DrugLib.com — Drug Information Portal

Rx drug information, pharmaceutical research, clinical trials, news, and more

Reassessment of phenytoin for treatment of late stage progressive myoclonus epilepsy complicated with status epilepticus.

Author(s): Miyahara A, Saito Y, Sugai K, Nakagawa E, Sakuma H, Komaki H, Sasaki M

Affiliation(s): Department of Child Neurology, National Center Hospital of Neurology and Psychiatry, National Center of Neurology and Psychiatry, 4-1-1 Ogawahigashi-cho, Kodaira, Tokyo 187-8551, Japan.

Publication date & source: 2009-04, Epilepsy Res., 84(2-3):201-9. Epub 2009 Mar 5.

Publication type: Evaluation Studies

In order to find an effective treatment option for status epilepticus in progressive myoclonus epilepsy (PME), we reviewed the clinical course of 9 patients with PME. Initially, epilepsy was successfully treated with antiepileptics. However, it gradually became refractory to medication, and status epilepticus emerged 3-19 years after the onset of epilepsy. In these patients, status epilepticus in PME was classified into (1) myoclonic status epilepticus (MSE), (2) myoclonic-generalized status epilepticus (MGSE), and (3) generalized status epilepticus (GSE). MSE was common in patients with neuronal ceroid lipofuscinosis, and GSE was common in those with dentatorubral-pallidoluysian atrophy. MGSE was characterized by the mixture of escalating myoclonus and generalized seizures, and was observed in patients with Gaucher disease or unspecified PME. All patients were often refractory to infusion of benzodiazepines and barbiturates but phenytoin was able to terminate status epilepticus in 7 patients. Oral phenytoin administration as preventive therapy was effective in 6 patients. Aggravation of myoclonus was not provoked by these treatments. We propose that phenytoin should be considered as a treatment choice for PME patients at late stages to prevent the detrimental effects of prolonged or repeated status epilepticus on the brain tissues.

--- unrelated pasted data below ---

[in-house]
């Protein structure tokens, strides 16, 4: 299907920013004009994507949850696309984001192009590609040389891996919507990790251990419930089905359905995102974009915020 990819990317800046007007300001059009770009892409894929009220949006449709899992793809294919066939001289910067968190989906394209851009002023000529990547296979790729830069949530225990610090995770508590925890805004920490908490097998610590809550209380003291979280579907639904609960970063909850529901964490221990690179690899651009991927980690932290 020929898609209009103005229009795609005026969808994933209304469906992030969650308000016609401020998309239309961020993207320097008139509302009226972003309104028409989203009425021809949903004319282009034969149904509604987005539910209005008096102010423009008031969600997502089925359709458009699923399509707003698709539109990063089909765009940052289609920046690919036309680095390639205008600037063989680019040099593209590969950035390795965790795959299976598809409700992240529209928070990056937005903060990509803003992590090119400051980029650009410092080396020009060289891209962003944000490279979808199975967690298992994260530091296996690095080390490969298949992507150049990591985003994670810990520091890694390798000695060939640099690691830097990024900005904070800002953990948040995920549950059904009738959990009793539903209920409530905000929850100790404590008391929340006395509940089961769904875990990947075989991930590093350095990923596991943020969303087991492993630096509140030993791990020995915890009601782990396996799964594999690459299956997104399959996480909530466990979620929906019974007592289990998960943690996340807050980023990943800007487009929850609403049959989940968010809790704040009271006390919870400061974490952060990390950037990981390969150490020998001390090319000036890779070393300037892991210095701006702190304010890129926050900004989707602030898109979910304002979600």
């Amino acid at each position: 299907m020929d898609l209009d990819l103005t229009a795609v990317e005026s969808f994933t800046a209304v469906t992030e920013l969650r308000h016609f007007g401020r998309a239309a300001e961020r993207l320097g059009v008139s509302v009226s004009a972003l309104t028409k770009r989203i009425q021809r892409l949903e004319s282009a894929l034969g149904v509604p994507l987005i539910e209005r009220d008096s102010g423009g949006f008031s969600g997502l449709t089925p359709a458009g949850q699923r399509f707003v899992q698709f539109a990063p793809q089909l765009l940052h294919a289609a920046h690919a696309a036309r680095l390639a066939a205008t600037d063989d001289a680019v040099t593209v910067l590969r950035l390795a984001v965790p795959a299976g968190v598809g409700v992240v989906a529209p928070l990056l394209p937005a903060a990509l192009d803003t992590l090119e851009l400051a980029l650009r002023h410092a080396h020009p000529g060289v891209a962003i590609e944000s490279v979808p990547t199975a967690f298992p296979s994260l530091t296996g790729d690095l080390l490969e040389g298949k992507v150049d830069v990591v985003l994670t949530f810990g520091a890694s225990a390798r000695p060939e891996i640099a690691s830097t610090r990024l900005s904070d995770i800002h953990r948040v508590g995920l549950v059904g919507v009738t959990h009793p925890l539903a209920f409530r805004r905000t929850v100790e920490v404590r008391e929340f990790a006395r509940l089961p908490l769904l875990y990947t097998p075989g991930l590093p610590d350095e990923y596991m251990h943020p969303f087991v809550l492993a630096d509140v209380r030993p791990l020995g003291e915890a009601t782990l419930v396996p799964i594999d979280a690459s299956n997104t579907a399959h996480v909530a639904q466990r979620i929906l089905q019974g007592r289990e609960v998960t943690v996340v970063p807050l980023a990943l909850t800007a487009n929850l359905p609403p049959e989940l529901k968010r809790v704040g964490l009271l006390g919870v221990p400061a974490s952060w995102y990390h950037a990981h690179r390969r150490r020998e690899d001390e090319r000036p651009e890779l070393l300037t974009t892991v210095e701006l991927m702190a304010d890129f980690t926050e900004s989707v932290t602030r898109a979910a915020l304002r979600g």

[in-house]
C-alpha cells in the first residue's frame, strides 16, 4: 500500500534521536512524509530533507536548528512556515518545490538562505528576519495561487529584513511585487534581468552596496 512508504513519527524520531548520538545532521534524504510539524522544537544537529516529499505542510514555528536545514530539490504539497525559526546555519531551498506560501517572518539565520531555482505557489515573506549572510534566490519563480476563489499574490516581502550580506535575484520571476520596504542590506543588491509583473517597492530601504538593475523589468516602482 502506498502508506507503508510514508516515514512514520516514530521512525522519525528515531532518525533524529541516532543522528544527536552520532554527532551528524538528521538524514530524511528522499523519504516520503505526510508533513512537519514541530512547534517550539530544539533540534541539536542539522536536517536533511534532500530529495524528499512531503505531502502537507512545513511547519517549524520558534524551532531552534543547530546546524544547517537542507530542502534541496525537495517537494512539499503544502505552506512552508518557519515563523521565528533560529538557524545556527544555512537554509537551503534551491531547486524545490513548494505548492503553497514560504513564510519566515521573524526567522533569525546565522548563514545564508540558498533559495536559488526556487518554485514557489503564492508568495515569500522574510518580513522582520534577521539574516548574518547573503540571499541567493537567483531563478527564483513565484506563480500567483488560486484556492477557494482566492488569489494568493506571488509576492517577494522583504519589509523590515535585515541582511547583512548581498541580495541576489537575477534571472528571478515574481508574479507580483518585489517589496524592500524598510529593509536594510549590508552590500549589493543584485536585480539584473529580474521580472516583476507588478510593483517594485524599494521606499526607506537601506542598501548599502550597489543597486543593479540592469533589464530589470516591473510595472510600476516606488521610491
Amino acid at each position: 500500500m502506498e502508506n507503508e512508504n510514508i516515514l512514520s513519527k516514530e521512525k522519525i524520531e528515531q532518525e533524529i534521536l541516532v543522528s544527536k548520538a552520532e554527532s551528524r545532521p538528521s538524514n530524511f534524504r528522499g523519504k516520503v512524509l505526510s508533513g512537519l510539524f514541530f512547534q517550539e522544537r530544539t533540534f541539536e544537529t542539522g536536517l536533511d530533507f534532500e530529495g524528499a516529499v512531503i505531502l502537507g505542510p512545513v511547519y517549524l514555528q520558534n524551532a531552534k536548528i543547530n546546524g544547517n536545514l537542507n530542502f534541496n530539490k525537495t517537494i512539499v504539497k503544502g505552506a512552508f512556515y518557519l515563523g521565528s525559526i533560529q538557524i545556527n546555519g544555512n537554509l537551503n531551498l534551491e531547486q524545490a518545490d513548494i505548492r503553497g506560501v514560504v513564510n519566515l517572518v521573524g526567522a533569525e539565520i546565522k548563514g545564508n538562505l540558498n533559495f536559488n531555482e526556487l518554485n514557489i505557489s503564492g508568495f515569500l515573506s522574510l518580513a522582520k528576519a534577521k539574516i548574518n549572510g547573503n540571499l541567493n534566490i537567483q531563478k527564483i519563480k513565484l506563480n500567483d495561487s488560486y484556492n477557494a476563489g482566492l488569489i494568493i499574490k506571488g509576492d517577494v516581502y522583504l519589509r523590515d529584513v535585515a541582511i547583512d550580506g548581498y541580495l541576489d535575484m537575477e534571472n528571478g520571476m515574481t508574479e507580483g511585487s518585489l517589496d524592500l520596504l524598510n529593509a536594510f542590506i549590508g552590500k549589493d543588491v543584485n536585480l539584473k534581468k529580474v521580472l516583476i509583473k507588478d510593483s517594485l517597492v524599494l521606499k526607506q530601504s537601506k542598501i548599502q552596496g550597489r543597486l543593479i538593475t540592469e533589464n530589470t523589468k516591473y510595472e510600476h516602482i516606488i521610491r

Page last updated: 2009-10-20

-- advertisement -- The American Red Cross
Home | About Us | Contact Us | Site usage policy | Privacy policy

All Rights reserved - Copyright DrugLib.com, 2006-2017